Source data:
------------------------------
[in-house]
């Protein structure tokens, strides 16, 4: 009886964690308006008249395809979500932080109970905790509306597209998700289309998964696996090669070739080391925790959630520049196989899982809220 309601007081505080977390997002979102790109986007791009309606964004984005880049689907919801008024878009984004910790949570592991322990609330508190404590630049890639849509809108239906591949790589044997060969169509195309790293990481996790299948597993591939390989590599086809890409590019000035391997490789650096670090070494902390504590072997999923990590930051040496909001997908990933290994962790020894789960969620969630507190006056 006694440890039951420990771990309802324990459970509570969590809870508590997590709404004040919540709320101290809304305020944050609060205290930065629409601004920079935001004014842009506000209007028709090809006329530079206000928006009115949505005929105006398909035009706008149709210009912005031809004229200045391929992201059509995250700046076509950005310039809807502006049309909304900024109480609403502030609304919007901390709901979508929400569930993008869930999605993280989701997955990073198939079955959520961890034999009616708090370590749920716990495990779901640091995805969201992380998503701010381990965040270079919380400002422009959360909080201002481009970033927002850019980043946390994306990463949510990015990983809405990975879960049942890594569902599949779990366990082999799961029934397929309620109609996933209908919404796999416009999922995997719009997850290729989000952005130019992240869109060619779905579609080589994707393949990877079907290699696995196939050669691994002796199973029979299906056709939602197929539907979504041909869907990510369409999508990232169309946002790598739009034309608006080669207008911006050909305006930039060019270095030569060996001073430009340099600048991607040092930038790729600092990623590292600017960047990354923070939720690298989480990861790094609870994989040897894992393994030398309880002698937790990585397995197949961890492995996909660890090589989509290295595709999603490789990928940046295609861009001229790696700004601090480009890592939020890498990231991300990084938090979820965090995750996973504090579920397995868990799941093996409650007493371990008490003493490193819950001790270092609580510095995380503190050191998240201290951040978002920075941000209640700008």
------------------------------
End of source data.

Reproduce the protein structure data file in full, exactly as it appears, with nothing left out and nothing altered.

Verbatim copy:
[in-house]
């Protein structure tokens, strides 16, 4: 009886964690308006008249395809979500932080109970905790509306597209998700289309998964696996090669070739080391925790959630520049196989899982809220 309601007081505080977390997002979102790109986007791009309606964004984005880049689907919801008024878009984004910790949570592991322990609330508190404590630049890639849509809108239906591949790589044997060969169509195309790293990481996790299948597993591939390989590599086809890409590019000035391997490789650096670090070494902390504590072997999923990590930051040496909001997908990933290994962790020894789960969620969630507190006056 006694440890039951420990771990309802324990459970509570969590809870508590997590709404004040919540709320101290809304305020944050609060205290930065629409601004920079935001004014842009506000209007028709090809006329530079206000928006009115949505005929105006398909035009706008149709210009912005031809004229200045391929992201059509995250700046076509950005310039809807502006049309909304900024109480609403502030609304919007901390709901979508929400569930993008869930999605993280989701997955990073198939079955959520961890034999009616708090370590749920716990495990779901640091995805969201992380998503701010381990965040270079919380400002422009959360909080201002481009970033927002850019980043946390994306990463949510990015990983809405990975879960049942890594569902599949779990366990082999799961029934397929309620109609996933209908919404796999416009999922995997719009997850290729989000952005130019992240869109060619779905579609080589994707393949990877079907290699696995196939050669691994002796199973029979299906056709939602197929539907979504041909869907990510369409999508990232169309946002790598739009034309608006080669207008911006050909305006930039060019270095030569060996001073430009340099600048991607040092930038790729600092990623590292600017960047990354923070939720690298989480990861790094609870994989040897894992393994030398309880002698937790990585397995197949961890492995996909660890090589989509290295595709999603490789990928940046295609861009001229790696700004601090480009890592939020890498990231991300990084938090979820965090995750996973504090579920397995868990799941093996409650007493371990008490003493490193819950001790270092609580510095995380503190050191998240201290951040978002920075941000209640700008």